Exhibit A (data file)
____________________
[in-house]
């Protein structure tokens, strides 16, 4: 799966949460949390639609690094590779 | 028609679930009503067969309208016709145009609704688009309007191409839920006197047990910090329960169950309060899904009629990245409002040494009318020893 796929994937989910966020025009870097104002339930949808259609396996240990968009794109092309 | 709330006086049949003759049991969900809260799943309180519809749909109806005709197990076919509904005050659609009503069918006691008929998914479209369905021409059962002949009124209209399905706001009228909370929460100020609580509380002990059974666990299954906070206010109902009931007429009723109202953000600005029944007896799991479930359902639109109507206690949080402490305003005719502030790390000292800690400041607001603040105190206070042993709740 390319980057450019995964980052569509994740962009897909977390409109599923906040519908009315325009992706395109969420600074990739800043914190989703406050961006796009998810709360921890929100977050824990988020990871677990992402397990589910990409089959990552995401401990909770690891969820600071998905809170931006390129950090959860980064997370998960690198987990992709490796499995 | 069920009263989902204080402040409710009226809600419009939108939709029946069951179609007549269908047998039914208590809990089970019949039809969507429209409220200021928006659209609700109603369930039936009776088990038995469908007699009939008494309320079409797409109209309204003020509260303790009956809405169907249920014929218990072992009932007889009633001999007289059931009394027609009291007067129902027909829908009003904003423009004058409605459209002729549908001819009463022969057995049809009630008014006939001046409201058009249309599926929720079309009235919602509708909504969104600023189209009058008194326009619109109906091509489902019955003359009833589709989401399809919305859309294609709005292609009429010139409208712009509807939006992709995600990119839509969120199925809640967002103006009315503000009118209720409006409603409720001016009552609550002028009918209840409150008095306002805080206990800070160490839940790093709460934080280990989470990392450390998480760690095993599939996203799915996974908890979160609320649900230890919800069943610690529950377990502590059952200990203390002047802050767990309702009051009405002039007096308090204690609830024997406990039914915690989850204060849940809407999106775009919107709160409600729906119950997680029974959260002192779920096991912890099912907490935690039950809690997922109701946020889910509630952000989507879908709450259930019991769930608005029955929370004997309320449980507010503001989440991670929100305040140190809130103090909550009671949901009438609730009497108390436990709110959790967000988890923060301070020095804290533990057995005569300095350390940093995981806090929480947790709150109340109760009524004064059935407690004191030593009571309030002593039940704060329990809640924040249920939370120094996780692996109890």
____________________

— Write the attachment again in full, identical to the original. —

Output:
[in-house]
């Protein structure tokens, strides 16, 4: 799966949460949390639609690094590779 | 028609679930009503067969309208016709145009609704688009309007191409839920006197047990910090329960169950309060899904009629990245409002040494009318020893 796929994937989910966020025009870097104002339930949808259609396996240990968009794109092309 | 709330006086049949003759049991969900809260799943309180519809749909109806005709197990076919509904005050659609009503069918006691008929998914479209369905021409059962002949009124209209399905706001009228909370929460100020609580509380002990059974666990299954906070206010109902009931007429009723109202953000600005029944007896799991479930359902639109109507206690949080402490305003005719502030790390000292800690400041607001603040105190206070042993709740 390319980057450019995964980052569509994740962009897909977390409109599923906040519908009315325009992706395109969420600074990739800043914190989703406050961006796009998810709360921890929100977050824990988020990871677990992402397990589910990409089959990552995401401990909770690891969820600071998905809170931006390129950090959860980064997370998960690198987990992709490796499995 | 069920009263989902204080402040409710009226809600419009939108939709029946069951179609007549269908047998039914208590809990089970019949039809969507429209409220200021928006659209609700109603369930039936009776088990038995469908007699009939008494309320079409797409109209309204003020509260303790009956809405169907249920014929218990072992009932007889009633001999007289059931009394027609009291007067129902027909829908009003904003423009004058409605459209002729549908001819009463022969057995049809009630008014006939001046409201058009249309599926929720079309009235919602509708909504969104600023189209009058008194326009619109109906091509489902019955003359009833589709989401399809919305859309294609709005292609009429010139409208712009509807939006992709995600990119839509969120199925809640967002103006009315503000009118209720409006409603409720001016009552609550002028009918209840409150008095306002805080206990800070160490839940790093709460934080280990989470990392450390998480760690095993599939996203799915996974908890979160609320649900230890919800069943610690529950377990502590059952200990203390002047802050767990309702009051009405002039007096308090204690609830024997406990039914915690989850204060849940809407999106775009919107709160409600729906119950997680029974959260002192779920096991912890099912907490935690039950809690997922109701946020889910509630952000989507879908709450259930019991769930608005029955929370004997309320449980507010503001989440991670929100305040140190809130103090909550009671949901009438609730009497108390436990709110959790967000988890923060301070020095804290533990057995005569300095350390940093995981806090929480947790709150109340109760009524004064059935407690004191030593009571309030002593039940704060329990809640924040249920939370120094996780692996109890």